Now, for the bars, I'm using 1 1/4" wide by 19" long with a 5/8" deep rabbet on each side which gives a 3/8" high ear to hang by. The bottom of the bars has a centered 15 degree bevel. I'll be using 1/4" spacers for honey bars.

    I chose that for the bars because it will fit into a standard lang hive. Are my measurements correct for the bars? I've got some cut and milled, but others are waiting to mill. Figure it'd be best to find out if I'm screwing it up now and keep from wasting bars to bad measuring.
    I believe you're 1/8" short on your "ears" ... going off of the dimensions given in an earlier post in this thread, I think the ends of the bars should be 1/2" tall (that, or I messed up on about 250 bars already )


    Last thing racking my brain is the entrance. I'm planning for sure on putting it at the end and not the side, but I'm stuck wondering if I should indeed put it at the top, or keep it at the bottom... Choices choices.
    With my warm (96F is pretty much a record for us here), humid (I live 1mi from the coast) summers, I put all my entrances at the top of a box-end, with the theory being that the bees can then fan out the hottest air in the box more easily.


    Oh yeah.. With the legs, it comes up to my waist in height. Thinking of dropping it 6 more inches or so.. Maybe.
    In my experience, when working the hive, you'll be doing a LOT of work down inside the hive (cleaning up burr & brace comb, separating bridged combs, lifting bars), and a slight bit on combs that you've turned upside-down on the top of another bar. That said, think about how far you want to be bent over the whole time you're working the hive; I put my hives with the lids hitting somewhere close to the bottom of my sternum (breastbone), and find that to give me less in the way of a super-sore back after going through & re-queening 5-10 hives!



    Good luck, and enjoy your bees!
    Last edited by robherc; 04-17-2013 at 01:35 AM. Reason: legibility

  8. #8
    Join Date
    May 2012
    Location
    Roanoke, VA
    Posts
    1,438

    Default Re: My TBH and Some Questions.

    I think you may want to make a frame or something put some screen on it to reduce the depth of the hive. Otherwise I think you will have a lot of collapsed comb in the bottom of that hive. But it would be nice to see a bar of capped over honey that size!

  9. #9
    Join Date
    Apr 2012
    Location
    Gallatin, Montana, USA
    Posts
    80

    Default Re: My TBH and Some Questions.

    I made a couple of TBH that were a little to deep so I just beveled a couple of pieces of plywood and dropped them into the hives and created false bottoms. I live in the mountains of Montana and still had some comb collapse in the original depth. To cold to use screened bottoms. I use multiple side upper entrances.

  10. #10
    Join Date
    Feb 2013
    Location
    Murray KY, USA
    Posts
    263

    Default Re: My TBH and Some Questions.

    See... Now y'all have me worried..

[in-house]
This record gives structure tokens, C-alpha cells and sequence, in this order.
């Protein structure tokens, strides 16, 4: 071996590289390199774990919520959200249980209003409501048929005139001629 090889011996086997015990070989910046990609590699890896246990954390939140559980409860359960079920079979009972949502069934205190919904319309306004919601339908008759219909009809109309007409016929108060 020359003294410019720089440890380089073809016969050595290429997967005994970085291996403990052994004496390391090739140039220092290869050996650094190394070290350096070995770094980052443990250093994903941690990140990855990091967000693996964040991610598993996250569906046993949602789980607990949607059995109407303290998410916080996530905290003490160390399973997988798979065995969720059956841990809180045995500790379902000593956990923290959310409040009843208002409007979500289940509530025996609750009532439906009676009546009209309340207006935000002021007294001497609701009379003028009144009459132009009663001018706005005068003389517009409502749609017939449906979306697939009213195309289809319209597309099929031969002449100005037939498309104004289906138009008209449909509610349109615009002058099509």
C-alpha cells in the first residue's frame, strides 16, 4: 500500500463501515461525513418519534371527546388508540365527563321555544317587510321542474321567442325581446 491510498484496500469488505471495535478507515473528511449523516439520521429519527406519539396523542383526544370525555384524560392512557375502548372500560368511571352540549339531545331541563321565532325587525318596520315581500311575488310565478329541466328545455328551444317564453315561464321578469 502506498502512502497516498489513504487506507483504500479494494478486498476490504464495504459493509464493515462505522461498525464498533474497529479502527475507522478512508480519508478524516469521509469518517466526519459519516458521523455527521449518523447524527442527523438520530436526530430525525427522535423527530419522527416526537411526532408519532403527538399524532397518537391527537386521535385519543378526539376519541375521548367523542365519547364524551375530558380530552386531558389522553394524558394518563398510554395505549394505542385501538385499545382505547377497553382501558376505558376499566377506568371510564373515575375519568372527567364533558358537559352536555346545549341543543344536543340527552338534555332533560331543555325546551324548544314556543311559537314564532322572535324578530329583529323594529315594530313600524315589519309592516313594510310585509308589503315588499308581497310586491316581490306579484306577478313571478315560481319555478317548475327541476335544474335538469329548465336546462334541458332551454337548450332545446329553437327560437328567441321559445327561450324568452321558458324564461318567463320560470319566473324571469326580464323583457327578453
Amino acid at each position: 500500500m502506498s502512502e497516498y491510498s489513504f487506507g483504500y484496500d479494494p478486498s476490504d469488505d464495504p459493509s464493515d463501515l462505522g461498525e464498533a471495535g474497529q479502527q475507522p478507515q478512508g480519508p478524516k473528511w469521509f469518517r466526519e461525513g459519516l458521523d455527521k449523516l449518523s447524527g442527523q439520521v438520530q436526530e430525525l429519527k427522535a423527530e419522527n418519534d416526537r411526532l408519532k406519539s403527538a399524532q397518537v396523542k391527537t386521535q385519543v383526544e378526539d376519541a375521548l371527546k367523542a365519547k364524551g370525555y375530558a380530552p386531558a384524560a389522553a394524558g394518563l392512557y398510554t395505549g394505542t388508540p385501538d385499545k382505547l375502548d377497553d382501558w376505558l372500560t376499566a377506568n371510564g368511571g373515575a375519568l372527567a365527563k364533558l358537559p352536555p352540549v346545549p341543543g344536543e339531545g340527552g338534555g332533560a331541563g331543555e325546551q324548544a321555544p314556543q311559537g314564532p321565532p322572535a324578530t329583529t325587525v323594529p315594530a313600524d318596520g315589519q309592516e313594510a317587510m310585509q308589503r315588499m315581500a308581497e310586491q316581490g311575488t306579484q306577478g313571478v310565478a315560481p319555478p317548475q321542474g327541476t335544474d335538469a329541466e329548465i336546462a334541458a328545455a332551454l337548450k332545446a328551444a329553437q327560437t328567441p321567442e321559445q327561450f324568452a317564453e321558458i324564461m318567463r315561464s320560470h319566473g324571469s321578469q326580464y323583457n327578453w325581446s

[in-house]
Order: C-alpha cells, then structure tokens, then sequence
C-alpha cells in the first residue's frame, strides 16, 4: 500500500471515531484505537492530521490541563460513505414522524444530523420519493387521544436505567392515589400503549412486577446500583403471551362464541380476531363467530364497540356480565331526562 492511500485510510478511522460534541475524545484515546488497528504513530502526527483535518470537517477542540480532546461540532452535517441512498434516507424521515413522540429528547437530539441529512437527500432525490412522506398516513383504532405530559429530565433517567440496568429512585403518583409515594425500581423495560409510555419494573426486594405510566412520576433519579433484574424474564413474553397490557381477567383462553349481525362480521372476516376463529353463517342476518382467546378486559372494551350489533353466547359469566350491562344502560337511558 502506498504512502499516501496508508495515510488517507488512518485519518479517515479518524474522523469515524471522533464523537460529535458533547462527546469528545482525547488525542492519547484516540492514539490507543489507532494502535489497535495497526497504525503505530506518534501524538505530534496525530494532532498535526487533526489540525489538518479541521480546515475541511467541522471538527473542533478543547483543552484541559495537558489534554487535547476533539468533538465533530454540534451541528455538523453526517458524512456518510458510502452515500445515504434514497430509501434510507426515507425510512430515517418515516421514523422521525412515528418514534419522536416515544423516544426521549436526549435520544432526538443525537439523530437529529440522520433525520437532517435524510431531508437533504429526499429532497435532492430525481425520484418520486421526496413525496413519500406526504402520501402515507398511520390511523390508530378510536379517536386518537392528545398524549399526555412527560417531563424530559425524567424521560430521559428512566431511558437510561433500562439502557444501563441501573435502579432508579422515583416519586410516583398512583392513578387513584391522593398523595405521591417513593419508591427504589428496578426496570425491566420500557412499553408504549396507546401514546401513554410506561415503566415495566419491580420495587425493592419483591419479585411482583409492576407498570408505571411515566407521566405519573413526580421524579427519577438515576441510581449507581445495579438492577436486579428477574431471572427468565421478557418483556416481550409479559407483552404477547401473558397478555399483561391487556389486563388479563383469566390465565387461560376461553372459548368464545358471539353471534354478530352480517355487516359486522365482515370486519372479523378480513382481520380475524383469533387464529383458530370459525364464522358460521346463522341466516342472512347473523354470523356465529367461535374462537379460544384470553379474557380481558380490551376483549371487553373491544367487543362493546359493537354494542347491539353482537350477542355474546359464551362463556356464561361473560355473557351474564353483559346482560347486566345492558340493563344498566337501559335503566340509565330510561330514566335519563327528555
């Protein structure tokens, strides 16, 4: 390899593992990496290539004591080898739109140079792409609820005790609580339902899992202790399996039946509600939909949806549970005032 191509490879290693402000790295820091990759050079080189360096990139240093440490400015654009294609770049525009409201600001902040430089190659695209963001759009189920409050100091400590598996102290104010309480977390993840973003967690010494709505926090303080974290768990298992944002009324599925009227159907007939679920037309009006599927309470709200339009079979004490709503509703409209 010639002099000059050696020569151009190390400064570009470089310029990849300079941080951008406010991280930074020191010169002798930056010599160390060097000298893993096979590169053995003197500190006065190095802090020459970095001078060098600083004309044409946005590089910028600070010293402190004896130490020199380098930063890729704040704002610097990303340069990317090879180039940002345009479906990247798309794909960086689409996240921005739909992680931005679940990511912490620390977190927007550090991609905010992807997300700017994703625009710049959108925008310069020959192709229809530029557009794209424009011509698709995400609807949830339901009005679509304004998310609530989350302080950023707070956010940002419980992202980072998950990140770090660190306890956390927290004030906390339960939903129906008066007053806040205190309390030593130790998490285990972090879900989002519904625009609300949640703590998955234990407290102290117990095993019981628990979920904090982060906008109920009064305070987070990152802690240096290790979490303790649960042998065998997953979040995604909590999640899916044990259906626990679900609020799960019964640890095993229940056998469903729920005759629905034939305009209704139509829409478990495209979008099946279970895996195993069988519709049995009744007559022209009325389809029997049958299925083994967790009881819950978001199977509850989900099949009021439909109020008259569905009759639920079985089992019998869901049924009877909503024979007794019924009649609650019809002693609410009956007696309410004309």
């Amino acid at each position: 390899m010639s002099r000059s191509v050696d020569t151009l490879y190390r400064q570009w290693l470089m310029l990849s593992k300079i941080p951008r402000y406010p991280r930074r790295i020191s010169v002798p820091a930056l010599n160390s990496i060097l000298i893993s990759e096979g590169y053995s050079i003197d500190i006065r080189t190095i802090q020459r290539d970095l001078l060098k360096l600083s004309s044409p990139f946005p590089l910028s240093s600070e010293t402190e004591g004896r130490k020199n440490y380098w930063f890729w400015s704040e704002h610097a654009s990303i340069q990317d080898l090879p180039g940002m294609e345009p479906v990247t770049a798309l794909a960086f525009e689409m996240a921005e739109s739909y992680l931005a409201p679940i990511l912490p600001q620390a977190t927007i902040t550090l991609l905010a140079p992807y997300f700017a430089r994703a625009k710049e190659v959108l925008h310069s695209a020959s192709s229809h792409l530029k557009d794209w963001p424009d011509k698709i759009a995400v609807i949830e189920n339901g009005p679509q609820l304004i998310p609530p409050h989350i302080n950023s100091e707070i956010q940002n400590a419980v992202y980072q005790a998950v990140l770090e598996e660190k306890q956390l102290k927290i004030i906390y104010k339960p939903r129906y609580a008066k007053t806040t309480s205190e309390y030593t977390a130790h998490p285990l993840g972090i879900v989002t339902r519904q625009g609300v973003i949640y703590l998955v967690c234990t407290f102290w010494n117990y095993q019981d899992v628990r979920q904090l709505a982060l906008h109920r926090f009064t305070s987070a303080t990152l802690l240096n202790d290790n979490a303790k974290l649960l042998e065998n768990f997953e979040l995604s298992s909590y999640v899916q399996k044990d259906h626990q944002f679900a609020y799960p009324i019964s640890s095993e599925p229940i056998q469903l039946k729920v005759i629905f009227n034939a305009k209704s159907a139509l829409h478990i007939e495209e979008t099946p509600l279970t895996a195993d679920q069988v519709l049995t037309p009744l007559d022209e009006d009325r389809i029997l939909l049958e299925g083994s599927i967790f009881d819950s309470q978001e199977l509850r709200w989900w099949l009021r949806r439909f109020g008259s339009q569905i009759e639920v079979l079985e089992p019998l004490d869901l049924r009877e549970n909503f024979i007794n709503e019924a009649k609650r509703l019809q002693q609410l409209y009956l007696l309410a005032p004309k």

A false screen bottom may indeed be in order..

  11. #11
    Join Date
    May 2012
    Location
    Roanoke, VA
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    1,438

    Default Re: My TBH and Some Questions.

    I was thinking you could just drop a screen in the existing hive over top of the bottom board. It would serve the same purpose, and it would be lighter.

  12. #12
    Join Date
    Feb 2013
    Location
    Murray KY, USA
    Posts
    263

    Default Re: My TBH and Some Questions.

    Well, I've got all the bars cut and milled at a 20 degree angle on the bottom. The rabbets may be a bit tight though as I've got 1/8th inch of side to side play maybe? I actually put a 15 degree bevel at the start of the rabbets to allow it to fit down into the hive body with the tapered walls.. I think I still want some more clearance though to allow for expansion and ill fitted construction of further hives.

  13. #13
    Join Date
    Mar 2012
    Location
    Calhoun Co, Texas, USA
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    1,310

    Default Re: My TBH and Some Questions.

    When building boxes, I consider my total tolerance on any given measurement (except box length, as you can always add/remove bars for that) to be +/- 1/16th of an inch. With that in mid, I think your "about 1/8 inch" side-to-side play allowed by your rabbets should be fine; there really shouldn't be any more wood swelling/shrinking, or missed-measurements, that change your dimensions past where that 1/8" should cover it

    As far as the false bottom goes, I don't know about your SHB population around there, but for *here*, I'd have to opt for the beveled plywood approach...put a couple nails in it, and seal any cracks with glue, to be sure. If I put a false bottom made of screen in any of my boxes, the SHB would likely kill off my hive within 3 months (SHB can fit thru the screen, while bees can't...resulting in a TON of "hiding space" for the beetles to escape harassment from the protective bees)

  14. #14
    Join Date
    Feb 2013
    Location
    Murray KY, USA
    Posts
    263

    Default Re: My TBH and Some Questions.

    I guess you're right. I shouldn't be sloppy enough to need to allow for more than 1/8th inch play in the top bars in any of my future construction.. Didn't pick up this nice hybrid granite topped table saw for nothing.... Though... I made 95% of the cuts for the body with a Kreg Rip-Cut... Oh how I would love to afford Festool equipment...

    I'd been watching for 2 years now off and on before deciding to start up, the whole debate on a screened bottom board or not. Weighed the pros and cons and decided to not use one at all. Though it helps with monitoring the hive, it doesn't truly seem to prevent or keep much of anything in check. At least that's my take on it at this moment.. Who knows what it will be in the future.